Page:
|SCA speaks after workshop on possible models for implementing universal suffrage for CE
Following is the transcript of a media briefing given by the Secretary for Constitutional Affairs, Mr Stephen Lam, after attending the workshop organised by the Committee on Governance and Political Development of the Commission on Strategic Development this afternoon (October 3) (English portion):
Secretary for Constitutional Affairs: Today we had a workshop about the models for implementing universal suffrage for the Chief Executive. Last month, in September, we also had one workshop on this particular subject. Today I can say that we are beginning to narrow our differences in terms of political views regarding implementation of universal suffrage for the Chief Executive.
Firstly, previously, various models proposed would encompass a Nominating Committee comprising, say, 60 members to 5,000 members. But today, those who put forward suggestions for forming a Nominating Committee basically range from 60 members of the Legislative Council to 1,600 members of a Nominating Committee.
Secondly, as regards the threshold for securing a nomination, basically most of the proponents would put forward a threshold of one-eighth to one quarter of the Nominating Committee. Of course, there was one suggestion that we should use the Legislative Council as the Nominating Committee, and under that proposal, the suggestion is that we should have five Legislative Councilors to be the quorum for nominating a candidate to be selected as Chief Executive.
Finally, there are quite a lot of opinions around the table in support of gradual and orderly progress for implementing universal suffrage for the Chief Executive. There are suggestions that if we adopt a relatively higher threshold, for nominations in the first instance, say, one-eighth or one quarter, we can consider in the years ahead of gradually reducing this threshold to a lower level.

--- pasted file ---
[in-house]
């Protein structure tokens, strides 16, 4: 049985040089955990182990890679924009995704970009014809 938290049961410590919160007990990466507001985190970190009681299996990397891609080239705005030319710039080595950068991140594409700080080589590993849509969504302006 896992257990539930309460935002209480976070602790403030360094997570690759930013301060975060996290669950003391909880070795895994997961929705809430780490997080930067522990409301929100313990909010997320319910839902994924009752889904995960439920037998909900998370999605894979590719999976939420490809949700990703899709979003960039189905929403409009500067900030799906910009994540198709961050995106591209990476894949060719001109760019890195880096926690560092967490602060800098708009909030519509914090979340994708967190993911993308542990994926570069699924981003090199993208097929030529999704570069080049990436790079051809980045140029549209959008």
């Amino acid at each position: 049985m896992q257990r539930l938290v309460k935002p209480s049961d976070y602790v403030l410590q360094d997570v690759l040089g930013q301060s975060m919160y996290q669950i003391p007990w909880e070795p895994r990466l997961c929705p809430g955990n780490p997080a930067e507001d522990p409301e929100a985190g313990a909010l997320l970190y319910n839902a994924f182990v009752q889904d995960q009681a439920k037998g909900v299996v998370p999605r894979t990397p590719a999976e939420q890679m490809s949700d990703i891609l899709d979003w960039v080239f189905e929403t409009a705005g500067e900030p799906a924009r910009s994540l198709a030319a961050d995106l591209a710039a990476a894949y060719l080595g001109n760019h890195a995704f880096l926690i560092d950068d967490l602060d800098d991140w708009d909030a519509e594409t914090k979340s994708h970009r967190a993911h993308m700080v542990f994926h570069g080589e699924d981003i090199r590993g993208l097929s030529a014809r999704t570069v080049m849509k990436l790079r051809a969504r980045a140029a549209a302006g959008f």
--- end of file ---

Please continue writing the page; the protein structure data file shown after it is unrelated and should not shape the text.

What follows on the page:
So I think that for now, it is useful progress that we have made. So far we have made some progress in narrowing political differences in terms of specific proposals for implementing universal suffrage for the Chief Executive.
In the months ahead, we will continue to meet in the Commission on Strategic Development and we will organise more workshops, to bring in ideas from among members of the commission and also from outside think tanks.
Reporter: [For response towards Dr Raymond Wu's passing away.]
Secretary for Constitutional Affairs: Over the years, Dr Wu has done a lot of work in terms of drafting the Basic Law, implementation of the "One Country, Two Systems" and preparations for a smooth handover of Hong Kong in 1997. Many colleagues of various government departments have worked together with him on these different agenda. We very much regret his sudden passing away. We extend our condolences to members of his family.
(Please also refer to the Chinese portion of the transcript.)
Ends/Tuesday, October 3, 2006